Hi. The following text is from the story "The New Dress" by Virginia Woolf. In the second paragraph she suddenly starts to say "She would...". Does it mean " She thinks to herself that she will probably do these things tomorrow"?
Her wretched self again, no doubt! She had always been a fretful, weak, unsatisfactory mother, a wobbly wife, lolling about in a kind of twilight existence with nothing very clear or very bold, or more one thing than another, like all her brothers and sisters, except perhaps Herbert—they were all the same poor water–veined creatures who did nothing. Then in the midst of this creeping, crawling life, suddenly she was on the crest of a wave. That wretched fly—where had she read the story that kept coming into her mind about the fly and the saucer?—struggled out. Yes, she had those moments. But now that she was forty, they might come more and more seldom. By degrees she would cease to struggle any more. But that was deplorable! That was not to be endured! That made her feel ashamed of herself!
She would go to the London Library to–morrow. She would find some wonderful, helpful, astonishing book, quite by chance, a book by a clergyman, by an American no one had ever heard of; or she would walk down the Strand and drop, accidentally, into a hall where a miner was telling about the life in the pit, and suddenly she would become a new person. She would be absolutely transformed. She would wear a uniform; she would be called Sister Somebody; she would never give a thought to clothes again. And for ever after she would be perfectly clear about Charles Burt and Miss Milan and this room and that room; and it would be always, day after day, as if she were lying in the sun or carving the mutton. It would be it!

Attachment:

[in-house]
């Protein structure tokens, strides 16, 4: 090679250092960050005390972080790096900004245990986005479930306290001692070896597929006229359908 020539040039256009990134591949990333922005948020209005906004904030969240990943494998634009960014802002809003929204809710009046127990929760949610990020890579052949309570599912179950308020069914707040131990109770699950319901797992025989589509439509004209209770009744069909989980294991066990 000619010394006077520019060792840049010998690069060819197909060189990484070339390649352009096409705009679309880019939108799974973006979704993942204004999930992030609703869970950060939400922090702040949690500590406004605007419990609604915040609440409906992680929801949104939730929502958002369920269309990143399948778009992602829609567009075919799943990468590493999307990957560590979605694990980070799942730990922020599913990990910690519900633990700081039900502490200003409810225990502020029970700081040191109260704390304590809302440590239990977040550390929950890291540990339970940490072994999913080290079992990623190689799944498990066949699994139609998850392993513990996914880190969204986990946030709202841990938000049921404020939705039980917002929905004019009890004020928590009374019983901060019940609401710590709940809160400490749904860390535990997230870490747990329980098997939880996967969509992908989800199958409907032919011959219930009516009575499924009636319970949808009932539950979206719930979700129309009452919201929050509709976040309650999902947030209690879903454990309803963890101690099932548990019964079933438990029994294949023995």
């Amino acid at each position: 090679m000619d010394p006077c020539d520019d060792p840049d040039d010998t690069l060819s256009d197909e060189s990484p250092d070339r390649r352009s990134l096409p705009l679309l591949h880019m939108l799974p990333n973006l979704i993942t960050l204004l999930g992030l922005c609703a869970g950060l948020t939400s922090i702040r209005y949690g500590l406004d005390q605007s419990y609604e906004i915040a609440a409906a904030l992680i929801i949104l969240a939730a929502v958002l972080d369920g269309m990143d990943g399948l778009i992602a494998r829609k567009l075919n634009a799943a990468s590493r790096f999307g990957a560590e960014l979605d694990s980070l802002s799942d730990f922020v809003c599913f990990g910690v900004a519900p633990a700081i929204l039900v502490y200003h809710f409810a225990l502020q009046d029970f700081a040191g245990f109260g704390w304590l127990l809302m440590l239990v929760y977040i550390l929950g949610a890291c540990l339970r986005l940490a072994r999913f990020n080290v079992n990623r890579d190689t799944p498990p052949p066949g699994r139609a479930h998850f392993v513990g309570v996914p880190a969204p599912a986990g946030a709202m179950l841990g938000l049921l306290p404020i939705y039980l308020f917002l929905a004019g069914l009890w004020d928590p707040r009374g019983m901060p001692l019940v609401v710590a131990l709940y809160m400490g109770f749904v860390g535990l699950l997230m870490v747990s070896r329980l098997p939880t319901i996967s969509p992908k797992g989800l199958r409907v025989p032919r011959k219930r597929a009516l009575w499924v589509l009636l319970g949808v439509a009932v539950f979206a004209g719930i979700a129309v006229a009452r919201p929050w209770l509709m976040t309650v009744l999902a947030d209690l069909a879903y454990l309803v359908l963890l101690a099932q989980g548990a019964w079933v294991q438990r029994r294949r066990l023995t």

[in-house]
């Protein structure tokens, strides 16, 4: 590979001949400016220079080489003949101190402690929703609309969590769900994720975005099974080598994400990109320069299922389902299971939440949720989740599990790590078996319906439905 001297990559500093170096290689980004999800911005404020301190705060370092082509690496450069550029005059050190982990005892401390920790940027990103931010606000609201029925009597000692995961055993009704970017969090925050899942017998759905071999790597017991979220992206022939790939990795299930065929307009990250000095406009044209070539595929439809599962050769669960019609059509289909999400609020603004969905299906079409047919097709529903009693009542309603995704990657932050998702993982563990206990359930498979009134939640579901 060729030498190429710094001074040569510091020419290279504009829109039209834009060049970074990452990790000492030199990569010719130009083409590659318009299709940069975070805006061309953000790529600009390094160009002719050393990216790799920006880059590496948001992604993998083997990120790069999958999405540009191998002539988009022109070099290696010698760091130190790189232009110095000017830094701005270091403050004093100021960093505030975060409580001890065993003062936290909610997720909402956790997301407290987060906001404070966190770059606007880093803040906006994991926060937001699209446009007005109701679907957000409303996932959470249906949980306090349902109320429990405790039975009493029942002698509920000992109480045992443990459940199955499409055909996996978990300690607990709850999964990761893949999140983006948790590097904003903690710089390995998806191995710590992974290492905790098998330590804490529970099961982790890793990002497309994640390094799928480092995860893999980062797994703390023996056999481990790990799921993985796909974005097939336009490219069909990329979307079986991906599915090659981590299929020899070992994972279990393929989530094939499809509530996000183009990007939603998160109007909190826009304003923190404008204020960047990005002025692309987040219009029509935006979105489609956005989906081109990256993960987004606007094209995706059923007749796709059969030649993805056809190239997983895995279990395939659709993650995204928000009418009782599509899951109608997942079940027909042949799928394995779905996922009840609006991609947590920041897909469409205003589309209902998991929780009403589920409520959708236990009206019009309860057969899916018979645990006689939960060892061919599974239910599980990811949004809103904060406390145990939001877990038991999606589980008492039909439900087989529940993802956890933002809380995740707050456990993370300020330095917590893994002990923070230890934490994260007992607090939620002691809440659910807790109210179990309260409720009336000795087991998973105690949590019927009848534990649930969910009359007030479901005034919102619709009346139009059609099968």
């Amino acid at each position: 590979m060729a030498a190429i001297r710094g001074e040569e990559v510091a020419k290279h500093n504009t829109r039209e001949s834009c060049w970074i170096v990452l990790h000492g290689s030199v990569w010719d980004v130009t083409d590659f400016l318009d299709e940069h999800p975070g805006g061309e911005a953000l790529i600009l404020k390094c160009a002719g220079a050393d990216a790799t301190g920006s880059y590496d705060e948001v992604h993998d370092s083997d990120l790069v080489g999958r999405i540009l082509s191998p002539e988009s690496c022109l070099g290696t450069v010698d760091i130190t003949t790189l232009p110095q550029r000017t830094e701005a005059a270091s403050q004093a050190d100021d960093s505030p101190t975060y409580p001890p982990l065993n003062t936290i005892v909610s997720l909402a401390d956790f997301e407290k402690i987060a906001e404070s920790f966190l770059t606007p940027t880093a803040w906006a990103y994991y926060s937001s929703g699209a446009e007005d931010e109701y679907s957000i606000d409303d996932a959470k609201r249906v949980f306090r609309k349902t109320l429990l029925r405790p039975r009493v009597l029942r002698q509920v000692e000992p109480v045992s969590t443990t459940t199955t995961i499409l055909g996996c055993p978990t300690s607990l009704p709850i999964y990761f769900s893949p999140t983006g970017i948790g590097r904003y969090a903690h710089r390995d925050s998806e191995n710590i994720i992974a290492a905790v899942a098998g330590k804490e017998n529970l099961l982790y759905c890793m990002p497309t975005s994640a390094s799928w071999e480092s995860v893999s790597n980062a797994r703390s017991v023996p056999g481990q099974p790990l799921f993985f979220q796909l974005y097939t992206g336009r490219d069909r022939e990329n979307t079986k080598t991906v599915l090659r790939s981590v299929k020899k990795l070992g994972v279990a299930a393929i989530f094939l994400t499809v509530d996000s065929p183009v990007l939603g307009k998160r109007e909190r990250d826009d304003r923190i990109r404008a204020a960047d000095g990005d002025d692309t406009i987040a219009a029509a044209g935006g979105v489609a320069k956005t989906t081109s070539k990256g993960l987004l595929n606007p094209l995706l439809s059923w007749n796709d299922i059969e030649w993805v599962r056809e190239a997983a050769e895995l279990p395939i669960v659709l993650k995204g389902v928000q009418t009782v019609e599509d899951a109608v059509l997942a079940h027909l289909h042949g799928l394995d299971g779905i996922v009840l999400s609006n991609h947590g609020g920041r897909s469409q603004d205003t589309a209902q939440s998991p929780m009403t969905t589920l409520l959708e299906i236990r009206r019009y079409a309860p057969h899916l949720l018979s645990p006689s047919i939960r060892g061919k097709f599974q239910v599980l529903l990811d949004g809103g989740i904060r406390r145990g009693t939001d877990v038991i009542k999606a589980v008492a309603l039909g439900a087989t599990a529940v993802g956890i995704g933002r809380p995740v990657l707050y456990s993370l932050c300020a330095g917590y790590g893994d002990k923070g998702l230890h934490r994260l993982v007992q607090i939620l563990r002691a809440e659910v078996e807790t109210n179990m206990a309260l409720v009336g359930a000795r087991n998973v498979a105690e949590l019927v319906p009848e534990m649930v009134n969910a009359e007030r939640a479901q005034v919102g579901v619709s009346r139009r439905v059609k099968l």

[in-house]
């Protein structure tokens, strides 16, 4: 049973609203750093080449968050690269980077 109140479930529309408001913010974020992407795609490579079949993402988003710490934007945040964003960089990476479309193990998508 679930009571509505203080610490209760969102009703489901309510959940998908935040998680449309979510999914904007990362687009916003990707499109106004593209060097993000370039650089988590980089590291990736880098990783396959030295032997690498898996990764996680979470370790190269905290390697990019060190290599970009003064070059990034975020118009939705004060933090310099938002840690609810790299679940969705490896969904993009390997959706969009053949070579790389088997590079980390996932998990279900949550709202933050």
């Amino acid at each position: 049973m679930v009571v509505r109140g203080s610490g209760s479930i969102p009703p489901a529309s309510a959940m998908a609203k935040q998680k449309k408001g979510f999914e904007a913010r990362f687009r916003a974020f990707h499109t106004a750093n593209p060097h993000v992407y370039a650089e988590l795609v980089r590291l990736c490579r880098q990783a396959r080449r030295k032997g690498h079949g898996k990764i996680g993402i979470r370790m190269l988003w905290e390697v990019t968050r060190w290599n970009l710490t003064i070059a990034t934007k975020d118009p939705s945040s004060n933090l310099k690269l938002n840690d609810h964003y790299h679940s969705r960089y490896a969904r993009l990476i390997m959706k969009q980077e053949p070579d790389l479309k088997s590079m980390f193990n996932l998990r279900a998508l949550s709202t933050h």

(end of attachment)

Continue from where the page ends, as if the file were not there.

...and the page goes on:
So she got up from the blue sofa, and the yellow button in the looking–glass got up too, and she waved her hand to Charles and Rose to show them she did not depend on them one scrap, and the yellow button moved out of the looking–glass, and all the spears were gathered into her breast as she walked towards Mrs. Dalloway and said “Good night.”
cattttShe would go to the London Library ...
Substitute 'was going to' or 'intended to' for 'would' throughout this passage, and you've got the same idea.
No, it means that she was determined to do those things.